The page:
The following four articles are courtesy of the National Association of Evangelicals’
Fall 2017 Evangelicals Magazine
Rural culture is historically very different from urban and suburban culture. Most rural people were farmers, and their livelihoods were constantly subject to factors beyond their control — the weather, crop and livestock diseases, global marketing patterns, etc. Living with this unpredictability and perpetual uncertainty remains a significant pressure in the lives of rural people. The driving dynamics of uncertainty and isolation directly affect how rural people think, relate and make decisions. Read the full article.
Martin Giese, president of Oak Hills Christian College in Bemidji, Minnesota, and co-author of “Leading Through Change: Shepherding the Town and Country Church in a New Era.” He pastored two rural churches over a period of 40 years.
Rural is only 15 percent of America if you measure by population in rural counties — 46.2 million out of 308 million population. But, 46 million is 8 million more than the population of California and nearly twice the population of Texas. In other words, there are a lot of people living in rural America. The Census Bureau has a curious way of deciding who is rural and who is not. Read the full article.
Leith Anderson has been president of the National Association of Evangelicals since 2006, and was the senior pastor of Wooddale Church in Eden Prairie, Minnesota, for 35 years before retiring in 2011.
Current poverty rates in rural America exceed the poverty rates in urban communities, and there are significantly less social services available to address these needs, according to the National Advisory Committee on Rural Health and Human Services. Persistent poverty counties have poverty rates of 20 percent or higher, and 88 percent of persistent poverty counties are rural. The U.S. Department of Agriculture notes that one in four children in rural America lives in poverty. Read the full article.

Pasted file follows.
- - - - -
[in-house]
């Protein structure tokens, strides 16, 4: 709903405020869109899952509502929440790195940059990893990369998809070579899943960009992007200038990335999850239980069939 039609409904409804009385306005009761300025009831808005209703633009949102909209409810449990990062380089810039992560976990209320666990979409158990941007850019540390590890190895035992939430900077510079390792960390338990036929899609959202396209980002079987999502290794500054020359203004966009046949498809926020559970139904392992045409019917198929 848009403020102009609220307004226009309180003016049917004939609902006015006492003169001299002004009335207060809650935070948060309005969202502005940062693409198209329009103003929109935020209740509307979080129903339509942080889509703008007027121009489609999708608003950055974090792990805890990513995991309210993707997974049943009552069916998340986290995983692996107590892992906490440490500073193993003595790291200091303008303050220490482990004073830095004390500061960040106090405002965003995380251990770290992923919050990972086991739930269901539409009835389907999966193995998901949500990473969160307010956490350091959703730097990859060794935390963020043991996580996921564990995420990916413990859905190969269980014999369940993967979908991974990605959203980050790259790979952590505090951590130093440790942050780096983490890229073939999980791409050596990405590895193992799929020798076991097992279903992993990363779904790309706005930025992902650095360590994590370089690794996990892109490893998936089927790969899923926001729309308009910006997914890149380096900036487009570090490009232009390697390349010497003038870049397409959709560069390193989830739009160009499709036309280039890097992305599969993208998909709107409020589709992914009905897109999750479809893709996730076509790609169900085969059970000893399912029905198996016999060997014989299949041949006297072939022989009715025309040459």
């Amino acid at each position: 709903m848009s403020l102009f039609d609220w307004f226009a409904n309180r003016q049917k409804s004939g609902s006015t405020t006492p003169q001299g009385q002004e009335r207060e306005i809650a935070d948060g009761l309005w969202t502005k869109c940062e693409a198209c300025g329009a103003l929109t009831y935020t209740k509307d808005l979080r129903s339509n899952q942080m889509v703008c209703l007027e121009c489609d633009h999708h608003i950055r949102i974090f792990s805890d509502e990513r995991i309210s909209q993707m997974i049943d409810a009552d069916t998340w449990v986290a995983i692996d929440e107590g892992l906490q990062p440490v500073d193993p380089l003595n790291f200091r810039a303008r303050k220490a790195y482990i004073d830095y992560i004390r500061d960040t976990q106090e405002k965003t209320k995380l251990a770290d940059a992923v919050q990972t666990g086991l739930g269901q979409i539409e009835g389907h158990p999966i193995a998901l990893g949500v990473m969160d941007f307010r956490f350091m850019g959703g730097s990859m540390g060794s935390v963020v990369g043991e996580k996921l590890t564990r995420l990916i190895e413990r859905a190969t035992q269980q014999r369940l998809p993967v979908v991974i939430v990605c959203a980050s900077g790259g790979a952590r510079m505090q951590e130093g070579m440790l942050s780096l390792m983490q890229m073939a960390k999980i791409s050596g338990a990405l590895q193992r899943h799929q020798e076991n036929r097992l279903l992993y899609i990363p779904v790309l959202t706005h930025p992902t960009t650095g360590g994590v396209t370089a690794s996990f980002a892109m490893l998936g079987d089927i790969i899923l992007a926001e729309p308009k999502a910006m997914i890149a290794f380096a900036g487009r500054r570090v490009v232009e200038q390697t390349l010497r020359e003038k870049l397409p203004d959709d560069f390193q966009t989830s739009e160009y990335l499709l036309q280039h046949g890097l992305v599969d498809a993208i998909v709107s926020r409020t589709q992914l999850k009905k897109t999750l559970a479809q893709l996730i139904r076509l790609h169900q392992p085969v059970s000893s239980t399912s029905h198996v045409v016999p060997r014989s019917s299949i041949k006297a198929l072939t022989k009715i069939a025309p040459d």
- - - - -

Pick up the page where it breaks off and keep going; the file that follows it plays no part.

Steve Donaldson is senior director of Rural Compassion for Convoy of Hope. He is also a presenter at the upcoming 2018 Grow! Conference.
Rural churches also need to think regionally. A pastor friend in Iowa told me, “People here will drive two hours to play, one hour to work, and 30 minutes to Menards’ [a hardware chain]. We assume they’ll drive 30 minutes to church.” Focusing on a county as opposed to a town is a good start.
Another thing is mission. Many small town churches have a wonderful legacy. But we can confuse strategy with mission… Read the full article.
Join us for the second annual Grow! 2018 Leadership Conference
Serving rural and small town church leaders
Saturday, March 3, 2018 from 8:30am – 4pm
Willmar Assembly of God Church
God has strategically placed churches in rural areas and small towns in order to impact our culture for the kingdom of God.
The Grow! Conference will provide pastors and board members information on how to minister effectively, encourage them to see their unique role in God’s plan, and help them take steps to impact their world for all of eternity.